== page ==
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LAN Technologies. LAN technologies Data link layer so far: –services, error detection/correction, multiple access Next: LAN technologies –addressing –Ethernet.

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Presentation on theme: "LAN Technologies. LAN technologies Data link layer so far: –services, error detection/correction, multiple access Next: LAN technologies –addressing –Ethernet."— Presentation transcript:

1 LAN Technologies

2 LAN technologies Data link layer so far: –services, error detection/correction, multiple access Next: LAN technologies –addressing –Ethernet –hubs, bridges, switches –802.11 –PPP –ATM

3 LAN Addresses and ARP 32-bit IP address: network-layer address, hierarchical used to get datagram to destination IP network (recall IP network definition) LAN (or MAC or physical or Ethernet) address: used to get datagram from one interface to another physically-connected interface (same network) 48 bit MAC address (for most LANs) burned in the adapter ROM, flat address

4 LAN Addresses and ARP Each adapter on LAN has unique LAN address

5 LAN Address (more) MAC address allocation administered by IEEE manufacturer buys portion of MAC address space (to assure uniqueness) Analogy: (a) MAC address: like Social Security Number (b) IP address: like postal address MAC flat address => portability –can move LAN card from one LAN to another IP hierarchical address NOT portable – depends on IP network to which node is attached

6 Recall earlier routing discussion A B E Starting at A, given IP datagram addressed to B: look up net. address of B, find B on same net. as A link layer send datagram to B inside link-layer frame B’s MAC addr A’s MAC addr A’s IP addr B’s IP addr IP payload datagram frame frame source, dest address datagram source, dest address

7 ARP: Address Resolution Protocol Each IP node (Host, Router) on LAN has ARP table ARP Table: IP/MAC address mappings for some LAN nodes – TTL (Time To Live): time after which address mapping will be forgotten (typically 20 min) Question: how to determine MAC address of B knowing B’s IP address?

8 ARP protocol A wants to send datagram to B, and A knows B’s IP address. Suppose B’s MAC address is not in A’s ARP table. A broadcasts ARP query packet, containing B's IP address –all machines on LAN receive ARP query B receives ARP packet, replies to A with its (B's) MAC address –frame sent to A’s MAC address (unicast) A caches (saves) IP-to-MAC address pair in its ARP table until information becomes old (times out) –soft state: information that times out (goes away) unless refreshed ARP is “plug-and-play”: –nodes create their ARP tables without intervention from net administrator

9 Routing to another LAN walkthrough: send datagram from A to B via R assume A know’s B IP address Two ARP tables in router R, one for each IP network (LAN) In routing table at source Host, find router In ARP table at source, find MAC address E6- E9-00-17-BB-4B, etc A R B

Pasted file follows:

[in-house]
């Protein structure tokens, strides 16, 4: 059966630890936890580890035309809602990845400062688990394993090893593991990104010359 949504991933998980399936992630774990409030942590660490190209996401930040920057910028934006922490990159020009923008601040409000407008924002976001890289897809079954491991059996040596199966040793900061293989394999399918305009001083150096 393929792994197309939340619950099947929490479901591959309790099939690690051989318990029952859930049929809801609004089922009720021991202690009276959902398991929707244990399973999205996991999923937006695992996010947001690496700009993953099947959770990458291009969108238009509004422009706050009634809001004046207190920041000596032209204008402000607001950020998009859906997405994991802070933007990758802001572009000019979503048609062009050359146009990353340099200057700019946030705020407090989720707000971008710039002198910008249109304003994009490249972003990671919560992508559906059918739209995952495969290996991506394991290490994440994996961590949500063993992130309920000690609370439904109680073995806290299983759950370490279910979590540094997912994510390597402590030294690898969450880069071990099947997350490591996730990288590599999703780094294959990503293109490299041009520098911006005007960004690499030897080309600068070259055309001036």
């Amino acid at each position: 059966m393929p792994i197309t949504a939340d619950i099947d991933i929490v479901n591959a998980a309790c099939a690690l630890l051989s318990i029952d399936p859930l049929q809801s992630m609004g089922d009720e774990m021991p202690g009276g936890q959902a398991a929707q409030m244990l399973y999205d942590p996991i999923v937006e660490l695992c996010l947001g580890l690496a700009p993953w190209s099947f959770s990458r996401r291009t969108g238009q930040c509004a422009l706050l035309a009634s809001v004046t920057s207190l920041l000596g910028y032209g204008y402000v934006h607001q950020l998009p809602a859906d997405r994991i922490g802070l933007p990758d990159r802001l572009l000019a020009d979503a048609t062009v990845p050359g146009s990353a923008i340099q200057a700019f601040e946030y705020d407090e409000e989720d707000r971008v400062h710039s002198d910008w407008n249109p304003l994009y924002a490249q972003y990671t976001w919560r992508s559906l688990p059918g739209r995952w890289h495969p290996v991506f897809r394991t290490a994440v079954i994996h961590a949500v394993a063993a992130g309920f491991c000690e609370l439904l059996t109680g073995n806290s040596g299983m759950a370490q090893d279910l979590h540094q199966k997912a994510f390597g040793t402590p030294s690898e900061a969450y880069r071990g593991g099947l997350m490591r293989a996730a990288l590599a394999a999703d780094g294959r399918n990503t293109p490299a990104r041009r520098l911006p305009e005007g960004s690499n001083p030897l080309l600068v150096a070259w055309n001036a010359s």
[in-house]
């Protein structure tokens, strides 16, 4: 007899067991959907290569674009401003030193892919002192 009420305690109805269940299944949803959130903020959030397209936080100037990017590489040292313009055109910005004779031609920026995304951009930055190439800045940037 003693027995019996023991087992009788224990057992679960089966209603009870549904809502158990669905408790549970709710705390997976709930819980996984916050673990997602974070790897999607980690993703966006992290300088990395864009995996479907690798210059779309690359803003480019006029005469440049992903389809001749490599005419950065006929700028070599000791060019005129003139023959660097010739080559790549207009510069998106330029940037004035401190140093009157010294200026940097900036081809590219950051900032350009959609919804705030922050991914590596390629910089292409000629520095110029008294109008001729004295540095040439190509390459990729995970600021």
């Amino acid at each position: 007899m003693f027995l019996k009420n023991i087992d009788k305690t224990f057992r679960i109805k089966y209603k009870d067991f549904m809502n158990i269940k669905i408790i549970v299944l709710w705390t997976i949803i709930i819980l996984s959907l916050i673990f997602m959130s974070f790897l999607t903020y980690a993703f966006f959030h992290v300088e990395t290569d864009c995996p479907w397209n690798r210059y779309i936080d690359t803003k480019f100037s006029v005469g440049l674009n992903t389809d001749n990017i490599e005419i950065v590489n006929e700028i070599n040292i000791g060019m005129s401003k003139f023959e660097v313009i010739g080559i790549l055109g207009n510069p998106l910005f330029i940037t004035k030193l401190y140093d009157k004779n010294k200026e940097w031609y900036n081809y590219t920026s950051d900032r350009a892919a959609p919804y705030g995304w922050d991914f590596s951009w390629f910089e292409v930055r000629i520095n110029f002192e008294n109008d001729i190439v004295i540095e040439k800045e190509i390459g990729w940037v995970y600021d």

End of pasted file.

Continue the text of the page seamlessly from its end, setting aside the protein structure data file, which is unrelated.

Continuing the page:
10 A creates datagram with source A, destination B A uses ARP to get R’s MAC address for A creates link-layer frame with R's MAC address as dest, frame contains A-to-B IP datagram A’s data link layer sends frame R’s data link layer receives frame R removes IP datagram from Ethernet frame, sees its destined to B R uses ARP to get B’s physical layer address R creates frame containing A-to-B IP datagram sends to B A R B

11 Ethernet “dominant” LAN technology: cheap $20 for 100Mbs! first widely used LAN technology Simpler, cheaper than token LANs and ATM Kept up with speed race: 10, 100, 1000 Mbps Metcalfe’s Ethernet sketch

12 Ethernet Frame Structure Sending adapter encapsulates IP datagram (or other network layer protocol packet) in Ethernet frame Preamble: 7 bytes with pattern 10101010 followed by one byte with pattern 10101011 used to synchronize receiver, sender clock rates

13 Ethernet Frame Structure (more) Addresses: 6 bytes –if adapter receives frame with matching destination address, or with broadcast address (eg ARP packet), it passes data in frame to net-layer protocol –otherwise, adapter discards frame Type: indicates the higher layer protocol, mostly IP but others may be supported such as Novell IPX and AppleTalk) CRC: checked at receiver, if error is detected, the frame is simply dropped

14 Unreliable, connectionless service Connectionless: No handshaking between sending and receiving adapter. Unreliable: receiving adapter doesn’t send acks or nacks to sending adapter –stream of datagrams passed to network layer can have gaps –gaps will be filled if app is using TCP –otherwise, app will see the gaps

15 Ethernet uses CSMA/CD No slots adapter doesn’t transmit if it senses that some other adapter is transmitting, that is, carrier sense transmitting adapter aborts when it senses that another adapter is transmitting, that is, collision detection Before attempting a retransmission, adapter waits a random time, that is, random access